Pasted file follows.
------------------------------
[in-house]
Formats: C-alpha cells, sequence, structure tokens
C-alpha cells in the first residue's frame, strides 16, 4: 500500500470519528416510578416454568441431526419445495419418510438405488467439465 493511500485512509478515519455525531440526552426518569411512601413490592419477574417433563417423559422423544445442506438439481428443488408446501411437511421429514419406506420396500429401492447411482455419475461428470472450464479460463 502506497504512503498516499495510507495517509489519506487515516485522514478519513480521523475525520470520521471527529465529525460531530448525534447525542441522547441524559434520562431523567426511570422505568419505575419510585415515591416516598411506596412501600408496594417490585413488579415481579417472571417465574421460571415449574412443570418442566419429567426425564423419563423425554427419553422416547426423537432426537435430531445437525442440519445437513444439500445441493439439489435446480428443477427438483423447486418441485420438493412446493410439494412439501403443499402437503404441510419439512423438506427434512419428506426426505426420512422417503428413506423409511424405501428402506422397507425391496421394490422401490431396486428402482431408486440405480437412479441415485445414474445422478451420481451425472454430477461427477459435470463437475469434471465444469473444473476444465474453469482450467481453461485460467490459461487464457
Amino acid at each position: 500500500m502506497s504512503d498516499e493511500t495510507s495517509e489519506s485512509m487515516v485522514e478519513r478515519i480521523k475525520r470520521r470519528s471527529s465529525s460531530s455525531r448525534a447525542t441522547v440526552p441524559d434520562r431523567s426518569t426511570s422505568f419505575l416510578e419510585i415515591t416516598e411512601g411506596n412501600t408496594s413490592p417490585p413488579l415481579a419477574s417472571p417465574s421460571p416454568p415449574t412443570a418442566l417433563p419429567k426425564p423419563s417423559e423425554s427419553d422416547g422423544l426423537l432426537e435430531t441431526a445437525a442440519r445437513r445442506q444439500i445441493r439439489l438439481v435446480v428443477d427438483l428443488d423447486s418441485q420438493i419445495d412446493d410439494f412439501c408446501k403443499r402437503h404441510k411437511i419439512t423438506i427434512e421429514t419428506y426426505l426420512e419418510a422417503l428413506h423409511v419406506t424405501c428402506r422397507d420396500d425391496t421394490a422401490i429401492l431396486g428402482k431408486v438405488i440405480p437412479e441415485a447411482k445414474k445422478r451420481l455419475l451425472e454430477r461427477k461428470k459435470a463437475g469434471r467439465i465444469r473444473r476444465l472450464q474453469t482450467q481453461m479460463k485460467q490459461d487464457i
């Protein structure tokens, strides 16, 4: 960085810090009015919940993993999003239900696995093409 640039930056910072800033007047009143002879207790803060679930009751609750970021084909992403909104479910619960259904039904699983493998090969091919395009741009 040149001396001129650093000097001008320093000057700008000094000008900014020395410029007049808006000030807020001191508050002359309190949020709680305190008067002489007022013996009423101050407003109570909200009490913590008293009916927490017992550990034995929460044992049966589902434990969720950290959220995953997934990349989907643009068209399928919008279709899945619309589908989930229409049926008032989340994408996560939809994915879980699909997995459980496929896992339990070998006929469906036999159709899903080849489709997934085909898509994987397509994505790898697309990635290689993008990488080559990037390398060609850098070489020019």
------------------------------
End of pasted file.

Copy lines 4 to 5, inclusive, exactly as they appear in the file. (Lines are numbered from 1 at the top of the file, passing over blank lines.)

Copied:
Amino acid at each position: 500500500m502506497s504512503d498516499e493511500t495510507s495517509e489519506s485512509m487515516v485522514e478519513r478515519i480521523k475525520r470520521r470519528s471527529s465529525s460531530s455525531r448525534a447525542t441522547v440526552p441524559d434520562r431523567s426518569t426511570s422505568f419505575l416510578e419510585i415515591t416516598e411512601g411506596n412501600t408496594s413490592p417490585p413488579l415481579a419477574s417472571p417465574s421460571p416454568p415449574t412443570a418442566l417433563p419429567k426425564p423419563s417423559e423425554s427419553d422416547g422423544l426423537l432426537e435430531t441431526a445437525a442440519r445437513r445442506q444439500i445441493r439439489l438439481v435446480v428443477d427438483l428443488d423447486s418441485q420438493i419445495d412446493d410439494f412439501c408446501k403443499r402437503h404441510k411437511i419439512t423438506i427434512e421429514t419428506y426426505l426420512e419418510a422417503l428413506h423409511v419406506t424405501c428402506r422397507d420396500d425391496t421394490a422401490i429401492l431396486g428402482k431408486v438405488i440405480p437412479e441415485a447411482k445414474k445422478r451420481l455419475l451425472e454430477r461427477k461428470k459435470a463437475g469434471r467439465i465444469r473444473r476444465l472450464q474453469t482450467q481453461m479460463k485460467q490459461d487464457i
């Protein structure tokens, strides 16, 4: 960085810090009015919940993993999003239900696995093409 640039930056910072800033007047009143002879207790803060679930009751609750970021084909992403909104479910619960259904039904699983493998090969091919395009741009 040149001396001129650093000097001008320093000057700008000094000008900014020395410029007049808006000030807020001191508050002359309190949020709680305190008067002489007022013996009423101050407003109570909200009490913590008293009916927490017992550990034995929460044992049966589902434990969720950290959220995953997934990349989907643009068209399928919008279709899945619309589908989930229409049926008032989340994408996560939809994915879980699909997995459980496929896992339990070998006929469906036999159709899903080849489709997934085909898509994987397509994505790898697309990635290689993008990488080559990037390398060609850098070489020019």